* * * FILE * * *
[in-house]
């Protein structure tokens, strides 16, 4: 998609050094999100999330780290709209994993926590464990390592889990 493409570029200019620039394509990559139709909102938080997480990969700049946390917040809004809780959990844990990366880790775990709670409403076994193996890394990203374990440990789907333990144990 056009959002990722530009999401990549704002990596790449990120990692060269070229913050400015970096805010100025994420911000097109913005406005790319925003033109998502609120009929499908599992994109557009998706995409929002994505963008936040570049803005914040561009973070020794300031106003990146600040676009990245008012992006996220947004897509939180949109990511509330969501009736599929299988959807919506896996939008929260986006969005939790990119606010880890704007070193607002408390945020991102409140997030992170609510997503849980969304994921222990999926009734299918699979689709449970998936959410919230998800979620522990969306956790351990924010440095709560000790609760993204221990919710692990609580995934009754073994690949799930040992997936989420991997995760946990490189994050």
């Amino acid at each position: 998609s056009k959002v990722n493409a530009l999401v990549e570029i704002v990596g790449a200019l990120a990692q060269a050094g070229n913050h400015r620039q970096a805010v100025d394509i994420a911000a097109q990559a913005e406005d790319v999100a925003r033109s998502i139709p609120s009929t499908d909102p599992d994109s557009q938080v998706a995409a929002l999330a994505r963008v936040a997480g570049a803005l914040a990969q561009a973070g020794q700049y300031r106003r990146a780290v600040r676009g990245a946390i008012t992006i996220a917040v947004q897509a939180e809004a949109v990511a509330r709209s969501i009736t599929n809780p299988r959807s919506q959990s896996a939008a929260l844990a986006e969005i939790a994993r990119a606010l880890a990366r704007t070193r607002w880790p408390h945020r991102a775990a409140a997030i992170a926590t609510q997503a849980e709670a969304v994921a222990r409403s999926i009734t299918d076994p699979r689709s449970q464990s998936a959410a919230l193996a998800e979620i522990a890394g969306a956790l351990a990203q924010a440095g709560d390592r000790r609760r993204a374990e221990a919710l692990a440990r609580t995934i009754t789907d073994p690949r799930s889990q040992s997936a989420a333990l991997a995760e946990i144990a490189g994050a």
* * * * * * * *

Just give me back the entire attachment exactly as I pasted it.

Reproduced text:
[in-house]
């Protein structure tokens, strides 16, 4: 998609050094999100999330780290709209994993926590464990390592889990 493409570029200019620039394509990559139709909102938080997480990969700049946390917040809004809780959990844990990366880790775990709670409403076994193996890394990203374990440990789907333990144990 056009959002990722530009999401990549704002990596790449990120990692060269070229913050400015970096805010100025994420911000097109913005406005790319925003033109998502609120009929499908599992994109557009998706995409929002994505963008936040570049803005914040561009973070020794300031106003990146600040676009990245008012992006996220947004897509939180949109990511509330969501009736599929299988959807919506896996939008929260986006969005939790990119606010880890704007070193607002408390945020991102409140997030992170609510997503849980969304994921222990999926009734299918699979689709449970998936959410919230998800979620522990969306956790351990924010440095709560000790609760993204221990919710692990609580995934009754073994690949799930040992997936989420991997995760946990490189994050």
């Amino acid at each position: 998609s056009k959002v990722n493409a530009l999401v990549e570029i704002v990596g790449a200019l990120a990692q060269a050094g070229n913050h400015r620039q970096a805010v100025d394509i994420a911000a097109q990559a913005e406005d790319v999100a925003r033109s998502i139709p609120s009929t499908d909102p599992d994109s557009q938080v998706a995409a929002l999330a994505r963008v936040a997480g570049a803005l914040a990969q561009a973070g020794q700049y300031r106003r990146a780290v600040r676009g990245a946390i008012t992006i996220a917040v947004q897509a939180e809004a949109v990511a509330r709209s969501i009736t599929n809780p299988r959807s919506q959990s896996a939008a929260l844990a986006e969005i939790a994993r990119a606010l880890a990366r704007t070193r607002w880790p408390h945020r991102a775990a409140a997030i992170a926590t609510q997503a849980e709670a969304v994921a222990r409403s999926i009734t299918d076994p699979r689709s449970q464990s998936a959410a919230l193996a998800e979620i522990a890394g969306a956790l351990a990203q924010a440095g709560d390592r000790r609760r993204a374990e221990a919710l692990a440990r609580t995934i009754t789907d073994p690949r799930s889990q040992s997936a989420a333990l991997a995760e946990i144990a490189g994050a």